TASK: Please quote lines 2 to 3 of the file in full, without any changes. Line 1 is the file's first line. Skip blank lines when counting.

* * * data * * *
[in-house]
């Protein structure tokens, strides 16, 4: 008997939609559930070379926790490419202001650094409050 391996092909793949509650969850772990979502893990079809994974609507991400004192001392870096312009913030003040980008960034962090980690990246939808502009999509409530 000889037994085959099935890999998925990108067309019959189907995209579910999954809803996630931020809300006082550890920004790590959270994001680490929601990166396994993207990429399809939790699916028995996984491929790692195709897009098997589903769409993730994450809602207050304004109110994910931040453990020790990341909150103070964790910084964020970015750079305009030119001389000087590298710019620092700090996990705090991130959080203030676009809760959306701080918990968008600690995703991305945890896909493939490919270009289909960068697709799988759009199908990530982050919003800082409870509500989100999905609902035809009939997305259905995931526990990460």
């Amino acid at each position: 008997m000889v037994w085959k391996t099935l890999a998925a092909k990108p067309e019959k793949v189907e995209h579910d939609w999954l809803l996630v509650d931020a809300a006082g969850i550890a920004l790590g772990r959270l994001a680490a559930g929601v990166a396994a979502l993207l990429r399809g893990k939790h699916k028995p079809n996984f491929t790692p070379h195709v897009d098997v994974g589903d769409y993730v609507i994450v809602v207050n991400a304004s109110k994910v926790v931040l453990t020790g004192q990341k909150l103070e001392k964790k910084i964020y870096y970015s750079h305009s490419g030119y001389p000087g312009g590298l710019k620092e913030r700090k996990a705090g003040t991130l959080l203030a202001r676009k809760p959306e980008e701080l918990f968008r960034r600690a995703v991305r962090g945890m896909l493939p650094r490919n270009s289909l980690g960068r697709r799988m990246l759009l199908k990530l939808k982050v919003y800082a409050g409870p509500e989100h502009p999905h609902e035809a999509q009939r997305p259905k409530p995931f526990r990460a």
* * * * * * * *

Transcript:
């Protein structure tokens, strides 16, 4: 008997939609559930070379926790490419202001650094409050 391996092909793949509650969850772990979502893990079809994974609507991400004192001392870096312009913030003040980008960034962090980690990246939808502009999509409530 000889037994085959099935890999998925990108067309019959189907995209579910999954809803996630931020809300006082550890920004790590959270994001680490929601990166396994993207990429399809939790699916028995996984491929790692195709897009098997589903769409993730994450809602207050304004109110994910931040453990020790990341909150103070964790910084964020970015750079305009030119001389000087590298710019620092700090996990705090991130959080203030676009809760959306701080918990968008600690995703991305945890896909493939490919270009289909960068697709799988759009199908990530982050919003800082409870509500989100999905609902035809009939997305259905995931526990990460």
């Amino acid at each position: 008997m000889v037994w085959k391996t099935l890999a998925a092909k990108p067309e019959k793949v189907e995209h579910d939609w999954l809803l996630v509650d931020a809300a006082g969850i550890a920004l790590g772990r959270l994001a680490a559930g929601v990166a396994a979502l993207l990429r399809g893990k939790h699916k028995p079809n996984f491929t790692p070379h195709v897009d098997v994974g589903d769409y993730v609507i994450v809602v207050n991400a304004s109110k994910v926790v931040l453990t020790g004192q990341k909150l103070e001392k964790k910084i964020y870096y970015s750079h305009s490419g030119y001389p000087g312009g590298l710019k620092e913030r700090k996990a705090g003040t991130l959080l203030a202001r676009k809760p959306e980008e701080l918990f968008r960034r600690a995703v991305r962090g945890m896909l493939p650094r490919n270009s289909l980690g960068r697709r799988m990246l759009l199908k990530l939808k982050v919003y800082a409050g409870p509500e989100h502009p999905h609902e035809a999509q009939r997305p259905k409530p995931f526990r990460a």